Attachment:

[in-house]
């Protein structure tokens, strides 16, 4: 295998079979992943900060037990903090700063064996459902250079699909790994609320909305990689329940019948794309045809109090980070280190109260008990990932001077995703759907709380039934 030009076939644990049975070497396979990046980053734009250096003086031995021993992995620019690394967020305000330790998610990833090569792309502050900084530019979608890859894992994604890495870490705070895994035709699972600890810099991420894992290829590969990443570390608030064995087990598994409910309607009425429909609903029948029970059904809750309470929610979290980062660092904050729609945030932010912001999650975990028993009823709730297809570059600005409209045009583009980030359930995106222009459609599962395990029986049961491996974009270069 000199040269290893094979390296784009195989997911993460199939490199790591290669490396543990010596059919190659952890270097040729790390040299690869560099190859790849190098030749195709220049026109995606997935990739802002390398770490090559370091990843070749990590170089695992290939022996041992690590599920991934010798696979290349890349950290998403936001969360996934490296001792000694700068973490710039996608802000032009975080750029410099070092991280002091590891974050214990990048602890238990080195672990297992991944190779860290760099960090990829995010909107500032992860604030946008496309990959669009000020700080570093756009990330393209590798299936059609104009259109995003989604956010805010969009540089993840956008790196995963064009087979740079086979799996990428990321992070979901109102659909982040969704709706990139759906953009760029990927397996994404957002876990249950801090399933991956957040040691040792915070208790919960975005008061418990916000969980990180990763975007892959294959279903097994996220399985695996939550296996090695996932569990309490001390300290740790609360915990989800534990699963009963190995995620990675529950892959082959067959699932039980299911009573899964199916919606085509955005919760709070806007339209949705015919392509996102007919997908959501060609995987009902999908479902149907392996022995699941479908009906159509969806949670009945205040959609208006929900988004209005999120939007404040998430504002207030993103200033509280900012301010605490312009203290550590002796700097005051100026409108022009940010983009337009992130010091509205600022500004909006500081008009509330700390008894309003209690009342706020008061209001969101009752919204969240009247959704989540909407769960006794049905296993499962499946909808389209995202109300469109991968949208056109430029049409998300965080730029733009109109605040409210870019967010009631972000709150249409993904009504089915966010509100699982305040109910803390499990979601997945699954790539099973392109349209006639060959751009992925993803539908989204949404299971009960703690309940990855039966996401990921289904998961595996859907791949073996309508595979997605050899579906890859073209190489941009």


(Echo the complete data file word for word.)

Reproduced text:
[in-house]
């Protein structure tokens, strides 16, 4: 295998079979992943900060037990903090700063064996459902250079699909790994609320909305990689329940019948794309045809109090980070280190109260008990990932001077995703759907709380039934 030009076939644990049975070497396979990046980053734009250096003086031995021993992995620019690394967020305000330790998610990833090569792309502050900084530019979608890859894992994604890495870490705070895994035709699972600890810099991420894992290829590969990443570390608030064995087990598994409910309607009425429909609903029948029970059904809750309470929610979290980062660092904050729609945030932010912001999650975990028993009823709730297809570059600005409209045009583009980030359930995106222009459609599962395990029986049961491996974009270069 000199040269290893094979390296784009195989997911993460199939490199790591290669490396543990010596059919190659952890270097040729790390040299690869560099190859790849190098030749195709220049026109995606997935990739802002390398770490090559370091990843070749990590170089695992290939022996041992690590599920991934010798696979290349890349950290998403936001969360996934490296001792000694700068973490710039996608802000032009975080750029410099070092991280002091590891974050214990990048602890238990080195672990297992991944190779860290760099960090990829995010909107500032992860604030946008496309990959669009000020700080570093756009990330393209590798299936059609104009259109995003989604956010805010969009540089993840956008790196995963064009087979740079086979799996990428990321992070979901109102659909982040969704709706990139759906953009760029990927397996994404957002876990249950801090399933991956957040040691040792915070208790919960975005008061418990916000969980990180990763975007892959294959279903097994996220399985695996939550296996090695996932569990309490001390300290740790609360915990989800534990699963009963190995995620990675529950892959082959067959699932039980299911009573899964199916919606085509955005919760709070806007339209949705015919392509996102007919997908959501060609995987009902999908479902149907392996022995699941479908009906159509969806949670009945205040959609208006929900988004209005999120939007404040998430504002207030993103200033509280900012301010605490312009203290550590002796700097005051100026409108022009940010983009337009992130010091509205600022500004909006500081008009509330700390008894309003209690009342706020008061209001969101009752919204969240009247959704989540909407769960006794049905296993499962499946909808389209995202109300469109991968949208056109430029049409998300965080730029733009109109605040409210870019967010009631972000709150249409993904009504089915966010509100699982305040109910803390499990979601997945699954790539099973392109349209006639060959751009992925993803539908989204949404299971009960703690309940990855039966996401990921289904998961595996859907791949073996309508595979997605050899579906890859073209190489941009």